CWD maintains a clear focus on developing cognitive, social, and behavioral skills to rectify social and cognitive deficiencies associated with depression. Mood is monitored daily on a brief self-report form, and teens learn how activity levels and cognitions influence their mood. Much as Beck and colleagues (1979) encouraged each patient to become a "personal scientist," the CWD course endeavors to help adolescents appreciate how their actions and thoughts influence their mood, and to develop relapse prevention plans that build upon these observations.

More recently a third CBT approach for treating clinically depressed youth, the TADS protocol, has been developed. By the late 1990s a completed body of controlled outcome research supported the acute treatment efficacy of the CT and CWD approaches, as well as medication management with fluoxetine, for treating adolescent depression (Emslie et al., 1997b; Reinecke, Ryan, & DuBois, 1998). CBT and medication had never been compared, however, in a placebo-controlled trial with clinically depressed youth. With this in mind, the TADS was initiated to test the relative and combined effectiveness of CBT and fluoxetine in the acute and continuation treatment of adolescent major depression. TADS treatment was manualized for use across multiple sites by clinicians with varying levels and types of CBT training, and for adolescents typical of clinical samples (Curry & Wells, 2005).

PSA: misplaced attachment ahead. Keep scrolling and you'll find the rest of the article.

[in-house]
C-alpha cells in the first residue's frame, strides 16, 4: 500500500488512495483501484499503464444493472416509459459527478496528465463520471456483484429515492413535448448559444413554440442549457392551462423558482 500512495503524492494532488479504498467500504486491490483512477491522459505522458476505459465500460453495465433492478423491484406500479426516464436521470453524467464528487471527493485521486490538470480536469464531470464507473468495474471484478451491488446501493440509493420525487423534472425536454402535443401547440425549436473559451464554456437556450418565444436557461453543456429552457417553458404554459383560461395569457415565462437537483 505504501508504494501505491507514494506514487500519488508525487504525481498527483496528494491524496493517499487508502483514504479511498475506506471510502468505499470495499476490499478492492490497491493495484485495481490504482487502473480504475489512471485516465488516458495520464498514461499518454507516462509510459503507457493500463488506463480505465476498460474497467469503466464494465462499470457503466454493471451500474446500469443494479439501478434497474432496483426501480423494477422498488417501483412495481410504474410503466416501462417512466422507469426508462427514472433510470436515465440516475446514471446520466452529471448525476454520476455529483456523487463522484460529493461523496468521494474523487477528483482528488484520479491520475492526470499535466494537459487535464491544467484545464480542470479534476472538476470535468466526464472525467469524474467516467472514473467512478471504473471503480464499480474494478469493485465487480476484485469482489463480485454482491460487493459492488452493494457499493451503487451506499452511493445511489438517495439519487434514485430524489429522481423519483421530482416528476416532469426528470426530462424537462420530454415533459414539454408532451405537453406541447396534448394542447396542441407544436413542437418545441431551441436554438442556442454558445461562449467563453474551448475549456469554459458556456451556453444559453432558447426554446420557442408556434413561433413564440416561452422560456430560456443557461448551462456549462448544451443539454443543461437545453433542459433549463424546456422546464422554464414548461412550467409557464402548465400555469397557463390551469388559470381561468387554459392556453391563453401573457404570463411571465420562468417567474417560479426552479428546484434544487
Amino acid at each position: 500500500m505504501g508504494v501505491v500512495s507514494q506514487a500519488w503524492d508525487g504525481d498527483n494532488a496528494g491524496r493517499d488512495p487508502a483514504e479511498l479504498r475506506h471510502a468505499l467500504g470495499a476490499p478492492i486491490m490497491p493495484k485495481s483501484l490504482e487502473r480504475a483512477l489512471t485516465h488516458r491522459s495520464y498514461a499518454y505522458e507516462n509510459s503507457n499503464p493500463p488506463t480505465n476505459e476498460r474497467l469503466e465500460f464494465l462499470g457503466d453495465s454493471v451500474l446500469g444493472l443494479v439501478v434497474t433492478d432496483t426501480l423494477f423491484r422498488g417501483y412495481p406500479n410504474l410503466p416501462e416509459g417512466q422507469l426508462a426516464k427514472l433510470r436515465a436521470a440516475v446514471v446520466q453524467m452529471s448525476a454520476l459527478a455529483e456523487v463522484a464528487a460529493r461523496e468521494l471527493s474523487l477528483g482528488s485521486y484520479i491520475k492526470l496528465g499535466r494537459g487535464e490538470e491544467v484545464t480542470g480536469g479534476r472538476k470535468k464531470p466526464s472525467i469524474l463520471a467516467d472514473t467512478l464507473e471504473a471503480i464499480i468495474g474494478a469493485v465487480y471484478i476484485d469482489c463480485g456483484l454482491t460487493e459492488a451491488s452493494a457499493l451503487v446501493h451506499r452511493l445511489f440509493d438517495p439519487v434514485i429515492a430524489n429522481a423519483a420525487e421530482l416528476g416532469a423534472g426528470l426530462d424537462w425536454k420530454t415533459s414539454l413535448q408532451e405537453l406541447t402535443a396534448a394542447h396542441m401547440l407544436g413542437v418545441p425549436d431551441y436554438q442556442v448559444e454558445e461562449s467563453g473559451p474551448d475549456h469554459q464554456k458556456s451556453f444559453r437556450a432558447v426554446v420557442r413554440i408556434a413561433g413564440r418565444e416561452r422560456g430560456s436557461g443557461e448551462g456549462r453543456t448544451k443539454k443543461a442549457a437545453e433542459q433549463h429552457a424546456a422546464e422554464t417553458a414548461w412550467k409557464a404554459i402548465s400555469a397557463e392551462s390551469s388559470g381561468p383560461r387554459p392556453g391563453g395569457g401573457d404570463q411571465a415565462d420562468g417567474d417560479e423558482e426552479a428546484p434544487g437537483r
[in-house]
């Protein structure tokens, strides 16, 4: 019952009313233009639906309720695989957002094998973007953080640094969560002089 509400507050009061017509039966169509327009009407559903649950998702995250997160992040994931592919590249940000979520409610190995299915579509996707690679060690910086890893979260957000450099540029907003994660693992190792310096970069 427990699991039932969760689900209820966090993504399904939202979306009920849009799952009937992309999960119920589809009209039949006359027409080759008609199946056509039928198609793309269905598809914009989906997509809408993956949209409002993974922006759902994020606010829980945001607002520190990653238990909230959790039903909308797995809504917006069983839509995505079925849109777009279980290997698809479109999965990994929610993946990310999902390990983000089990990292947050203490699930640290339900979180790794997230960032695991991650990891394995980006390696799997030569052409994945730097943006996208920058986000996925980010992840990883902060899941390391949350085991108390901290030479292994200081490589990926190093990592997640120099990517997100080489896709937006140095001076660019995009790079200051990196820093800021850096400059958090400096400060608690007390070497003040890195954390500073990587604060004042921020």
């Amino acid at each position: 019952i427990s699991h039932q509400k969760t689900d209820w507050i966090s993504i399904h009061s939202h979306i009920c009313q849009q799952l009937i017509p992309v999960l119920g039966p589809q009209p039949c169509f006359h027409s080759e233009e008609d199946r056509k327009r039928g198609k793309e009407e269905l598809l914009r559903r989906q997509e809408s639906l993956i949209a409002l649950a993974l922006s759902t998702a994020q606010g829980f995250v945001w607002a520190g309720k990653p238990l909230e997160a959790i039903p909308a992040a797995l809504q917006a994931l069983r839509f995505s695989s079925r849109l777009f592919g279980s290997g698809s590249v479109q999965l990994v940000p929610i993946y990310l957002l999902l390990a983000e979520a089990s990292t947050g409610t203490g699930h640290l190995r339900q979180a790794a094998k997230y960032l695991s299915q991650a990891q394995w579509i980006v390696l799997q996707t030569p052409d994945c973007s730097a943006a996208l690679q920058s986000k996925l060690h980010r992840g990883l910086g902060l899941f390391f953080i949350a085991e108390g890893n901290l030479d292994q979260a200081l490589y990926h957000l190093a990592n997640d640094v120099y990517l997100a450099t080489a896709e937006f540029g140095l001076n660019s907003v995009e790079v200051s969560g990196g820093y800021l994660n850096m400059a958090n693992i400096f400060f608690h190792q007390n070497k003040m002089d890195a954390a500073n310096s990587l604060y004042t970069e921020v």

The CBT protocol used in the TADS study represents an amalgam of the two models reviewed above. Borrowing from the Brent and Poling's (1997) CT protocol, TADS CBT utilizes an individual psychotherapy mode of delivery and includes parent and teen psychoeducation about depressive disorder. It emphasizes the importance of maintaining a collaborative therapeutic relationship and incorporating the full array of CT strategies and techniques developed by Beck, including agenda setting, summaries, assignment of homework, and rational disputation of dysfunctional attitudes and thoughts. Like Clarke and Lewinsohn's CWD approach, the TADS CBT protocol places equal emphasis on changing behaviors and cognitions, and requires that all teens receive training in a set of core cognitive and behavioral skills. Additional skills training is optional (Curry & Wells, 2005).